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11:55 a.m.


Like the affliction he fights, John Thornton works in relative anonymity. A defensive lineman labors in the football equivalent of obscurity, but on Thursday night Thornton brought both into the spotlight to raise funds for the Autism Society of Greater Cincinnati.

His first teammate to arrive at Princeton Bowl was the new man who plays next to him along the Bengals front, Bryan Robinson, and the entire line kept coming until about 50 players and coaches showed up to bowl, eat, drink, and mingle with fans as well as families of the autistic.

A big group. About 500 people. And Dave O'Brien, who has 10-year-old triplets diagnosed with the disease, thought the $20,000 evening that included two silent auctions is even bigger than that. Too big for a price tag.

"One of the difficulties families encounter when dealing with autism, even with the initial phase in the medical community, is they have trouble telling you what to do next," O'Brien said. "Then you realize the general public needs to know more about it, so anytime you have a venue like this with people like John Thornton and the Cincinnati Bengals organization help with that level of awareness, it's huge. It also means they care."

Thornton cared even before he came to the Bengals two years ago as a free agent. He and wife Allison put on a similar event in Tennessee soon after son Jalen was born. Jalen isn't autistic, but the couple had a sight scare following his birth and it got them thinking. Allison, a child development major at West Virginia University when she met her husband there, already knew about the growing problem. Thornton, a sports management major, used his brains and connections. He went to school on the event he also put on last year at Princeton.

"A lot more guys showed up this year and that was great to see and a lot of fun," Thornton said. "Chad (Johnson) stiffed me last year, but he came this time and that was huge. Everybody was coming up to him for an autograph and a picture and he spent a lot of time with them."

Quarterback Carson Palmer felt badly about being unable to attend and donated his jersey from last month's NFL Quarterbacks Challenge that turned out to be the big seller in the auction. Thornton figured it at about $300. The big catch is always head coach Marvin Lewis, and he brought along son Marcus and then jumped into a lane with some fans to roll a couple of frames.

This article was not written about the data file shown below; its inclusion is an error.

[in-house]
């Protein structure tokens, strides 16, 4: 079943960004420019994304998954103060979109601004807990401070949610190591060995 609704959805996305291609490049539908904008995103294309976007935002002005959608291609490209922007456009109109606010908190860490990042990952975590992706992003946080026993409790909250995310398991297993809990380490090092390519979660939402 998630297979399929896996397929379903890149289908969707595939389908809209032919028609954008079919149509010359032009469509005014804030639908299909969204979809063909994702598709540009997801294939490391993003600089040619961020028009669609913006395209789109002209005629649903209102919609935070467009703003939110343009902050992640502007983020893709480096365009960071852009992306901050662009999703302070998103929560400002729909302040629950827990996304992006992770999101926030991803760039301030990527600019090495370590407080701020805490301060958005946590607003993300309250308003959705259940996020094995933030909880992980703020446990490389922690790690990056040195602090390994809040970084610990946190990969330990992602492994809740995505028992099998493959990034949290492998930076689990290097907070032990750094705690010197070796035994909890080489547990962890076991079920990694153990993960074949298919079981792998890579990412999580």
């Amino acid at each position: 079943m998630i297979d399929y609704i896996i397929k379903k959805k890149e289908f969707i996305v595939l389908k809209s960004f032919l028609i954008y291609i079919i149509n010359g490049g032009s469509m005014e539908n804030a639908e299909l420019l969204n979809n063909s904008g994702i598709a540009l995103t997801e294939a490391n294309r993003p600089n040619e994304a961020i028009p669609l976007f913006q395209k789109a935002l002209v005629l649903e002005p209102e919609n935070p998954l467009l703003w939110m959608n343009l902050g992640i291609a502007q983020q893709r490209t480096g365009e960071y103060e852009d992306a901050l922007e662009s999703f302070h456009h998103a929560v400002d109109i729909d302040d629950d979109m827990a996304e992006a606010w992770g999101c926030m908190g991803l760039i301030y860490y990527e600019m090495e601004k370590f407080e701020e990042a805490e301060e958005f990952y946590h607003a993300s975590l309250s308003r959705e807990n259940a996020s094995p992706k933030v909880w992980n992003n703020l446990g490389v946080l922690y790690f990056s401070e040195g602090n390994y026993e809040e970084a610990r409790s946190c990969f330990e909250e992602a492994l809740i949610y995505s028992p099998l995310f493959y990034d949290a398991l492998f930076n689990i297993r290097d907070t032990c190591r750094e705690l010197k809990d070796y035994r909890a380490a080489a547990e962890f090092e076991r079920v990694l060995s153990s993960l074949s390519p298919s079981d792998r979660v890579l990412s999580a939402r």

But for parents like O'Brien and Augustus Whitfield, the idea was just to get out. O'Brien, an Anderson Township resident who just became past president of the local Autism Society, knows how easily the autistic and their families can become isolated.

It wasn't so long ago he was rebuked by a stranger for bringing his children out in public. So, really, the best part of the night for O'Brien was watching kids and parents able to relax and literally roll with the good times. A lot of the money raised Thursday is going to go toward trips to museums and other venues.

"You've got to be careful not to get sheltered," O'Brien said. "You have to let yourself be exposed to things that are a little bit uncomfortable because your children have the right to that exposure."

Whitfield, of Forest Park, spent part of the night bowling with his small daughter and son, a six-year-old also named Augustus diagnosed with mild autism. He also had a chance to meet defensive end Justin Smith and offensive lineman Scott Kooistra and tell them, "Big things this year."

"Before my son was diagnosed, I hadn't hard about it," Whitfield said. "I had never seen the movie "Rain Man," but, come to find out, that was about an autistic man. It means a lot to come out and (meet some Bengals) and have a chance to be with other families whose son or daughter may have the same condition."

O'Brien, who, like Thornton, does his best work in the shadows, enjoyed the buzz.

"I see people who are usually reserved that are so enthusiastic," he said. "You've got players like Justin Smith and Chad Johnson, and it's exciting for so many of us."

It was a big night for Thornton, too, who proved he can also do good work in the spotlight.

"We helped some kids and got to do something together as a team," Thornton said. "It was good for everybody."

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